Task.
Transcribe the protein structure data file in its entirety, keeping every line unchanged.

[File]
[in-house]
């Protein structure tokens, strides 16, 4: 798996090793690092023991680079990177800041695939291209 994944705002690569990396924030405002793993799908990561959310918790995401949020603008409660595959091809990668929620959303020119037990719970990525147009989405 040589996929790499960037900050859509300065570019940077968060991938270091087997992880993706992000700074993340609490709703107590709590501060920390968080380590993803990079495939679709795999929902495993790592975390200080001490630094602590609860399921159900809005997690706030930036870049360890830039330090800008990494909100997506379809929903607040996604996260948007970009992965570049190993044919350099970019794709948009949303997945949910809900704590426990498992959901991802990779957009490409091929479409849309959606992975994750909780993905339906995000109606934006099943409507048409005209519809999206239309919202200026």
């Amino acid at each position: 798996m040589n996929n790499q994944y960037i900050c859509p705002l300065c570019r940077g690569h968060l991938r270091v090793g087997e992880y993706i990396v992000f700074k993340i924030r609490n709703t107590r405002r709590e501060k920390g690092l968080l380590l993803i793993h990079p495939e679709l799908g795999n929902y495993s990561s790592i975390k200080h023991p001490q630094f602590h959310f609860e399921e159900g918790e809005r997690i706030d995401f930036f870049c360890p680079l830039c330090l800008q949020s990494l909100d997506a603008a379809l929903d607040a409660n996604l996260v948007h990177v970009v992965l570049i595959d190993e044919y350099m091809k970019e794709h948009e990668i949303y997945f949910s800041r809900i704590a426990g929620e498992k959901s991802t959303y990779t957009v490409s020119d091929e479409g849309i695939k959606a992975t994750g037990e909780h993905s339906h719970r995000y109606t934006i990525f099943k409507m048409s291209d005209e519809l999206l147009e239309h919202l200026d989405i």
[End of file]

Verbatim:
[in-house]
């Protein structure tokens, strides 16, 4: 798996090793690092023991680079990177800041695939291209 994944705002690569990396924030405002793993799908990561959310918790995401949020603008409660595959091809990668929620959303020119037990719970990525147009989405 040589996929790499960037900050859509300065570019940077968060991938270091087997992880993706992000700074993340609490709703107590709590501060920390968080380590993803990079495939679709795999929902495993790592975390200080001490630094602590609860399921159900809005997690706030930036870049360890830039330090800008990494909100997506379809929903607040996604996260948007970009992965570049190993044919350099970019794709948009949303997945949910809900704590426990498992959901991802990779957009490409091929479409849309959606992975994750909780993905339906995000109606934006099943409507048409005209519809999206239309919202200026």
């Amino acid at each position: 798996m040589n996929n790499q994944y960037i900050c859509p705002l300065c570019r940077g690569h968060l991938r270091v090793g087997e992880y993706i990396v992000f700074k993340i924030r609490n709703t107590r405002r709590e501060k920390g690092l968080l380590l993803i793993h990079p495939e679709l799908g795999n929902y495993s990561s790592i975390k200080h023991p001490q630094f602590h959310f609860e399921e159900g918790e809005r997690i706030d995401f930036f870049c360890p680079l830039c330090l800008q949020s990494l909100d997506a603008a379809l929903d607040a409660n996604l996260v948007h990177v970009v992965l570049i595959d190993e044919y350099m091809k970019e794709h948009e990668i949303y997945f949910s800041r809900i704590a426990g929620e498992k959901s991802t959303y990779t957009v490409s020119d091929e479409g849309i695939k959606a992975t994750g037990e909780h993905s339906h719970r995000y109606t934006i990525f099943k409507m048409s291209d005209e519809l999206l147009e239309h919202l200026d989405i």